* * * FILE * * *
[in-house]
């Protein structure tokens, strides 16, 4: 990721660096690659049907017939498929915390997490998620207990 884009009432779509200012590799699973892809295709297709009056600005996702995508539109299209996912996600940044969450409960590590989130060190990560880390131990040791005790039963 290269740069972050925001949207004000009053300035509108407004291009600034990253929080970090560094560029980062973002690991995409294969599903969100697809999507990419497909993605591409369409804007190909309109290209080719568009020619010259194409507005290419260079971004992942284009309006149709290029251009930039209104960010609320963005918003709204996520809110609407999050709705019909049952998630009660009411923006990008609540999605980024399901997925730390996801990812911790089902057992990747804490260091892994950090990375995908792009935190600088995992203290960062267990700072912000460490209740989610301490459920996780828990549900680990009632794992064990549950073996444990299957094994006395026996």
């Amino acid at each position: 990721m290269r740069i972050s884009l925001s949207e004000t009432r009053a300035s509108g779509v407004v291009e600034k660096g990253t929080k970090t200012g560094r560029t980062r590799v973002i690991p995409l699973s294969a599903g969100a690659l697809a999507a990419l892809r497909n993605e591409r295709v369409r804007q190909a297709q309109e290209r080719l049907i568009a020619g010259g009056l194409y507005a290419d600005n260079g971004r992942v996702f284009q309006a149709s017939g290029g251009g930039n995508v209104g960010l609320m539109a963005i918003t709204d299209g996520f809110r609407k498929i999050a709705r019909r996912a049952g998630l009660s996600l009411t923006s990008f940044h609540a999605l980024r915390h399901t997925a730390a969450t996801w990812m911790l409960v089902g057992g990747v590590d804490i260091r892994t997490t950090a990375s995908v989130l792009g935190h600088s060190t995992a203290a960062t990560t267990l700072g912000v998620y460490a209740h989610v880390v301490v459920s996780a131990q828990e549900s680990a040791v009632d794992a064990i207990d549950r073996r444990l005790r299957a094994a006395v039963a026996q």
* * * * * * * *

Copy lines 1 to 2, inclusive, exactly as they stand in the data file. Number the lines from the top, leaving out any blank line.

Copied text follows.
[in-house]
């Protein structure tokens, strides 16, 4: 990721660096690659049907017939498929915390997490998620207990 884009009432779509200012590799699973892809295709297709009056600005996702995508539109299209996912996600940044969450409960590590989130060190990560880390131990040791005790039963 290269740069972050925001949207004000009053300035509108407004291009600034990253929080970090560094560029980062973002690991995409294969599903969100697809999507990419497909993605591409369409804007190909309109290209080719568009020619010259194409507005290419260079971004992942284009309006149709290029251009930039209104960010609320963005918003709204996520809110609407999050709705019909049952998630009660009411923006990008609540999605980024399901997925730390996801990812911790089902057992990747804490260091892994950090990375995908792009935190600088995992203290960062267990700072912000460490209740989610301490459920996780828990549900680990009632794992064990549950073996444990299957094994006395026996």